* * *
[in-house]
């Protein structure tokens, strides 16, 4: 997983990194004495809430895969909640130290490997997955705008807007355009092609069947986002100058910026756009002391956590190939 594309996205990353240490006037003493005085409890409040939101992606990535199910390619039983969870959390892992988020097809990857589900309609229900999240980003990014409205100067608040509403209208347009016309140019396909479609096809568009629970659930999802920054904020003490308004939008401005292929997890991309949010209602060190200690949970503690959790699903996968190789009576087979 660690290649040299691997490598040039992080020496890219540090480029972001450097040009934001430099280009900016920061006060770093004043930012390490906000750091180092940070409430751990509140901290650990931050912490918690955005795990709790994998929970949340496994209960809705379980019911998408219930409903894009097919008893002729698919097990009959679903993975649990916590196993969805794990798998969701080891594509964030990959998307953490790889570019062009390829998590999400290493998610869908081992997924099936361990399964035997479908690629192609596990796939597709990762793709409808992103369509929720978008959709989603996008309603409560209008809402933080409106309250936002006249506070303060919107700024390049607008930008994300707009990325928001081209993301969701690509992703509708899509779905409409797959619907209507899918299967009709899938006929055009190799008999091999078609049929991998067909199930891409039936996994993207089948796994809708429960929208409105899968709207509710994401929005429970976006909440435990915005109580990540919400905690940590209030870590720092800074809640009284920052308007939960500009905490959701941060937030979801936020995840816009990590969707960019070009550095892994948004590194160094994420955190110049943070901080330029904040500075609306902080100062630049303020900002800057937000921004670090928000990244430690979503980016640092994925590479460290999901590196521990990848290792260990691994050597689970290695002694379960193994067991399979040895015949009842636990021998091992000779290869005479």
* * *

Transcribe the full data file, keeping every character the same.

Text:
[in-house]
């Protein structure tokens, strides 16, 4: 997983990194004495809430895969909640130290490997997955705008807007355009092609069947986002100058910026756009002391956590190939 594309996205990353240490006037003493005085409890409040939101992606990535199910390619039983969870959390892992988020097809990857589900309609229900999240980003990014409205100067608040509403209208347009016309140019396909479609096809568009629970659930999802920054904020003490308004939008401005292929997890991309949010209602060190200690949970503690959790699903996968190789009576087979 660690290649040299691997490598040039992080020496890219540090480029972001450097040009934001430099280009900016920061006060770093004043930012390490906000750091180092940070409430751990509140901290650990931050912490918690955005795990709790994998929970949340496994209960809705379980019911998408219930409903894009097919008893002729698919097990009959679903993975649990916590196993969805794990798998969701080891594509964030990959998307953490790889570019062009390829998590999400290493998610869908081992997924099936361990399964035997479908690629192609596990796939597709990762793709409808992103369509929720978008959709989603996008309603409560209008809402933080409106309250936002006249506070303060919107700024390049607008930008994300707009990325928001081209993301969701690509992703509708899509779905409409797959619907209507899918299967009709899938006929055009190799008999091999078609049929991998067909199930891409039936996994993207089948796994809708429960929208409105899968709207509710994401929005429970976006909440435990915005109580990540919400905690940590209030870590720092800074809640009284920052308007939960500009905490959701941060937030979801936020995840816009990590969707960019070009550095892994948004590194160094994420955190110049943070901080330029904040500075609306902080100062630049303020900002800057937000921004670090928000990244430690979503980016640092994925590479460290999901590196521990990848290792260990691994050597689970290695002694379960193994067991399979040895015949009842636990021998091992000779290869005479």